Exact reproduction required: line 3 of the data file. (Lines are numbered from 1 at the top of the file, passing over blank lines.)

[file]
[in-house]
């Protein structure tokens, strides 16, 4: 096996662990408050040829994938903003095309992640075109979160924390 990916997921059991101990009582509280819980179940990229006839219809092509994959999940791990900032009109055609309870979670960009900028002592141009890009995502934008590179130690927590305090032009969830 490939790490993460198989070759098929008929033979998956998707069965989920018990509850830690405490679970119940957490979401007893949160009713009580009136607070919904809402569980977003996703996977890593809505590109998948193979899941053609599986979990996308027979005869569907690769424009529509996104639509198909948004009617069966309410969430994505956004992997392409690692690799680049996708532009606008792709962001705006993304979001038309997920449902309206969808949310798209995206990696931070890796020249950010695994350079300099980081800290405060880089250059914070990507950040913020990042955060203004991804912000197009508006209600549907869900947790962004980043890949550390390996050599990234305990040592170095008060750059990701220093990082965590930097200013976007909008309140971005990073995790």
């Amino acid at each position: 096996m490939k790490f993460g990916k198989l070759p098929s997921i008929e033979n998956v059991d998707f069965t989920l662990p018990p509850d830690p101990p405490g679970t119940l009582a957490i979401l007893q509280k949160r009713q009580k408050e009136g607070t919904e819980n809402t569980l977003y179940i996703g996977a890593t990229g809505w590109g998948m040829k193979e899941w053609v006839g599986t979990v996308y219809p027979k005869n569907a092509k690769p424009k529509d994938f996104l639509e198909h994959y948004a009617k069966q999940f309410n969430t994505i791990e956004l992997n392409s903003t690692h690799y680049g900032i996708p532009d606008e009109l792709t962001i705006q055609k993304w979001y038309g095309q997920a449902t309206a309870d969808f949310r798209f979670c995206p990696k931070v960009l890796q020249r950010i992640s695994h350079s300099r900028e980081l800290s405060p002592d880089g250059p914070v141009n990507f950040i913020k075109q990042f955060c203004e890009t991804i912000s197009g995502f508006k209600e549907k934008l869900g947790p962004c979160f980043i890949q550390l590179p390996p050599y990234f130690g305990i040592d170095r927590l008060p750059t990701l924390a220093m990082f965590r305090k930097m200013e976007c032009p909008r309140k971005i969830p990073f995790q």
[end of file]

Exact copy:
């Amino acid at each position: 096996m490939k790490f993460g990916k198989l070759p098929s997921i008929e033979n998956v059991d998707f069965t989920l662990p018990p509850d830690p101990p405490g679970t119940l009582a957490i979401l007893q509280k949160r009713q009580k408050e009136g607070t919904e819980n809402t569980l977003y179940i996703g996977a890593t990229g809505w590109g998948m040829k193979e899941w053609v006839g599986t979990v996308y219809p027979k005869n569907a092509k690769p424009k529509d994938f996104l639509e198909h994959y948004a009617k069966q999940f309410n969430t994505i791990e956004l992997n392409s903003t690692h690799y680049g900032i996708p532009d606008e009109l792709t962001i705006q055609k993304w979001y038309g095309q997920a449902t309206a309870d969808f949310r798209f979670c995206p990696k931070v960009l890796q020249r950010i992640s695994h350079s300099r900028e980081l800290s405060p002592d880089g250059p914070v141009n990507f950040i913020k075109q990042f955060c203004e890009t991804i912000s197009g995502f508006k209600e549907k934008l869900g947790p962004c979160f980043i890949q550390l590179p390996p050599y990234f130690g305990i040592d170095r927590l008060p750059t990701l924390a220093m990082f965590r305090k930097m200013e976007c032009p909008r309140k971005i969830p990073f995790q």